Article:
PEOPLE struggling to find public housing in the Border region face up to a 10-year wait, the NSW Department of Communities and Justice has confirmed.
The department said there were 359 applicants on the list in Albury, from a NSW total of nearly 50,000.
Department figures confirmed for a studio or one-bedroom apartment, there was a five- to 10-year wait for public housing.
The figures show 338 general applicants from Albury, with 21 on the priority list.
A department spokesman said the government was working hard to solve the housing crisis, particularly since the COVID pandemic put many out of work.
"The Land and Housing Corporation has been working closely with Albury City Council to explore options to unlock housing supply, which includes initiatives such as fast-tracking the redevelopment of stock that is no longer fit-for-purpose, as well as partnering with community housing providers," the spokesman said.
"The Department of Communities and Justice provides social housing to eligible applicants as quickly as possible and has several housing supply and support programs in place."
A pregnant woman who lost her job as a shearer after her finger was severed has joined the growing ranks of people struggling to find a home in the Border region.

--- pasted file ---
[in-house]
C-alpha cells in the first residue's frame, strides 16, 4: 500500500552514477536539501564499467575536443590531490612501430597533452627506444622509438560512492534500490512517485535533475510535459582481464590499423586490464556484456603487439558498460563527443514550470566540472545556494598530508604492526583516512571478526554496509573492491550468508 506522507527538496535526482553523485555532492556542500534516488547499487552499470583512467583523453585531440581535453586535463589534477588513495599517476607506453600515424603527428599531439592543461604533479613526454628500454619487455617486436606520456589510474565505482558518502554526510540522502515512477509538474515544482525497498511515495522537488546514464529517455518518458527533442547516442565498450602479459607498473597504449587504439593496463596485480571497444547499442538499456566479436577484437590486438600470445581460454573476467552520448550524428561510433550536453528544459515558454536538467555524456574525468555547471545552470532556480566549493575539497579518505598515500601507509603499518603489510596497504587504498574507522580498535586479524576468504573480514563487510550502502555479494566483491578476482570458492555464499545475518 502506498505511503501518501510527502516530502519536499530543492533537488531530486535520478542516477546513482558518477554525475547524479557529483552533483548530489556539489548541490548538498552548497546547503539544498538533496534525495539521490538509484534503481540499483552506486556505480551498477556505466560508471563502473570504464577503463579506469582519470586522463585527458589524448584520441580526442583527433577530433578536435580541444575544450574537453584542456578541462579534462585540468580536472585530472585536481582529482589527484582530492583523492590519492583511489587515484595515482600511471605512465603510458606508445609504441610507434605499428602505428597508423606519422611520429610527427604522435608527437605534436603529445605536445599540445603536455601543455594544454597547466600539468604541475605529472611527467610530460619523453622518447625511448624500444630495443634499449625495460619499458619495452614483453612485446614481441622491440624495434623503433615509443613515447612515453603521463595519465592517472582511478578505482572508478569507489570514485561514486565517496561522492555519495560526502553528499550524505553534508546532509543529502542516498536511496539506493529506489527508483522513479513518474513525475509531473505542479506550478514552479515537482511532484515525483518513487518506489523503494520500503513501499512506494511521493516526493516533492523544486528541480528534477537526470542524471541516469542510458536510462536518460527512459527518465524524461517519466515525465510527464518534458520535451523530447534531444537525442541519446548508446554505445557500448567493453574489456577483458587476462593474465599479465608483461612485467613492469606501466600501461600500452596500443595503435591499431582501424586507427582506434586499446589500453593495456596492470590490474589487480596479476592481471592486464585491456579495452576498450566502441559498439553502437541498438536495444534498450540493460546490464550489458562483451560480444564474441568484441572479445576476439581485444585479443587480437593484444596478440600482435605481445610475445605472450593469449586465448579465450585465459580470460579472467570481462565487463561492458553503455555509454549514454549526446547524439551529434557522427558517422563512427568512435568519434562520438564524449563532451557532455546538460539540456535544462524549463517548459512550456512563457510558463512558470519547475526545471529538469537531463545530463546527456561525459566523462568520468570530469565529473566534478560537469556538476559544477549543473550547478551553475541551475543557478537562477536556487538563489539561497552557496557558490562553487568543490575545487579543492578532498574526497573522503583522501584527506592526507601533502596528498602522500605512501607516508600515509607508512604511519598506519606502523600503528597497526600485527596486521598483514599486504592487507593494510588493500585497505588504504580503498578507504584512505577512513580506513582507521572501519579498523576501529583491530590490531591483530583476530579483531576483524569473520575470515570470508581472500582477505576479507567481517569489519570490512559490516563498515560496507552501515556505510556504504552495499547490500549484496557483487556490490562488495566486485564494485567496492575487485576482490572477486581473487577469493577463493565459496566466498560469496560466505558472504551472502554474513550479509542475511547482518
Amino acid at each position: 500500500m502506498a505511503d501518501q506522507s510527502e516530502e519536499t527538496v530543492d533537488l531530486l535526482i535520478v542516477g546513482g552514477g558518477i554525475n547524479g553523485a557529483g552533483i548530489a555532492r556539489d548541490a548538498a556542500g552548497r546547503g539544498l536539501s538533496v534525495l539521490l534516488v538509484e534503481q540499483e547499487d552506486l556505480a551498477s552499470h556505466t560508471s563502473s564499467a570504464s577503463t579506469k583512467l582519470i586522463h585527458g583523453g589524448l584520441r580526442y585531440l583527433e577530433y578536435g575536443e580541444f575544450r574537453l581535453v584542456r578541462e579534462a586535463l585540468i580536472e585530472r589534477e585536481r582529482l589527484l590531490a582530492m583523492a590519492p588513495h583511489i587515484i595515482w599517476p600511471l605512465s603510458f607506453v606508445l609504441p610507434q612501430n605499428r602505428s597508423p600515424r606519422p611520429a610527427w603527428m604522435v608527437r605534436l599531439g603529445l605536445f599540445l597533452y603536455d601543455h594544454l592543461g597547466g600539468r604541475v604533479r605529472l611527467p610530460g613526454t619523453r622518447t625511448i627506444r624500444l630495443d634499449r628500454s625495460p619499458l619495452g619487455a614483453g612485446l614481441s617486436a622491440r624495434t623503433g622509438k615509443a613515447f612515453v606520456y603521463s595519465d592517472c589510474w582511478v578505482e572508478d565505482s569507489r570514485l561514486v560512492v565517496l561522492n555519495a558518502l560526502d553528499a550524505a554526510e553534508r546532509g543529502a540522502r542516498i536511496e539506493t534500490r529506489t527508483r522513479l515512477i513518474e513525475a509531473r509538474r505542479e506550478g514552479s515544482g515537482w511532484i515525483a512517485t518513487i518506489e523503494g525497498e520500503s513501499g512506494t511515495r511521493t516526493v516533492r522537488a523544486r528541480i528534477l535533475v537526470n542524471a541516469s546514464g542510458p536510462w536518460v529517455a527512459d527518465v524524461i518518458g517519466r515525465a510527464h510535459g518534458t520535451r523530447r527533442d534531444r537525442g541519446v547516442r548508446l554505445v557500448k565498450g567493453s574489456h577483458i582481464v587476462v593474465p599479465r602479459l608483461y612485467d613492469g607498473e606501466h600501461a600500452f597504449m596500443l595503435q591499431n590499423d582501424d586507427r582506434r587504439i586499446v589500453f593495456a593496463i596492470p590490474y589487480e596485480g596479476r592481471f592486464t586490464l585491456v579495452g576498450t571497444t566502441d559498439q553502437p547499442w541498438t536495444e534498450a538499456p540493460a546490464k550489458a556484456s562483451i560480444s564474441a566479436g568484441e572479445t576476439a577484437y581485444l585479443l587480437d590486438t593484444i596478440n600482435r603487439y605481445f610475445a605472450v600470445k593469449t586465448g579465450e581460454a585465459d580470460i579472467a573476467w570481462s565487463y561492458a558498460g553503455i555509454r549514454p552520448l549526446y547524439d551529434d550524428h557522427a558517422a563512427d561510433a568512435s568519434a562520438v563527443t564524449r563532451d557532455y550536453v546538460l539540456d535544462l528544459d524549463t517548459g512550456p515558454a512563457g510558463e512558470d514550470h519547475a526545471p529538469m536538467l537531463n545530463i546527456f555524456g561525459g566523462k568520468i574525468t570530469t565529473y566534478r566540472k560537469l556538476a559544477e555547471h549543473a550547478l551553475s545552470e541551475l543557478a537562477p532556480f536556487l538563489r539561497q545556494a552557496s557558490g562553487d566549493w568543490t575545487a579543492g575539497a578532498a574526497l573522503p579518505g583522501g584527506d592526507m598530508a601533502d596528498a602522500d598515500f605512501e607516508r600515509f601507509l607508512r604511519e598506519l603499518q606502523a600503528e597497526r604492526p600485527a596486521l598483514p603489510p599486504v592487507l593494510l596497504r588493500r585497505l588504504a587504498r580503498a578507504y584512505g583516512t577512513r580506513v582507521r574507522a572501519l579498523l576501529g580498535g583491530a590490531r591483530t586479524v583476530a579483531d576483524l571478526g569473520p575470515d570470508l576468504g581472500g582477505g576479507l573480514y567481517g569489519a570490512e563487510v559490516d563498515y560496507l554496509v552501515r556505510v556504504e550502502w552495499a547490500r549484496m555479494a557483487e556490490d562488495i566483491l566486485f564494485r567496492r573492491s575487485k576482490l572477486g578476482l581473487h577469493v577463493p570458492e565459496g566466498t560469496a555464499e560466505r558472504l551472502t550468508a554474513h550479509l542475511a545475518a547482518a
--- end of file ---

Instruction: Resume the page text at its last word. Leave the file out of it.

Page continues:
Leearna Cook, 34, who was living out of her car until she found temporary accommodation at a motel in Wodonga, said she was lucky to be on the list, but she said her chances of finding suitable lodgings for her and her baby were slim.
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Ms Cook said assurances from the government failed to "identify the very real problem people are facing every day".
Ms Cook, who suffers from diabetes and is waiting to have a heart operation, said state and local housing support services in both NSW and Victoria were unable to help her.
"I have contacted Beyond Housing and DFFH and have been fortunate enough to be placed on the priority public housing list but even as a priority, they can't guarantee me a proper house to raise my child in for possibly up to several years which is absolutely heartbreaking as a mother," Ms Cook said.
"You want to provide the very best for your child and every child deserves a proper home to grow up in.
"Each time I try to contact either service for help and support in any way I'm given the royal run around. One tells you need to contact the other and the other says the very same thing and you end up getting nowhere in a hurry."
Beyond Housing client services manager Catherine Jefferies said she sympathised with anyone struggling to find accommodation and understood their anger and frustration.
"We don't deny anyone a service - but there are so many factors that are out of our control," Mr Jefferies said.
"It is a very difficult situation in Albury and Wodonga, but it is a nationwide crisis. There is a lack of accommodation and this is affecting people everywhere, but especially people on low incomes."
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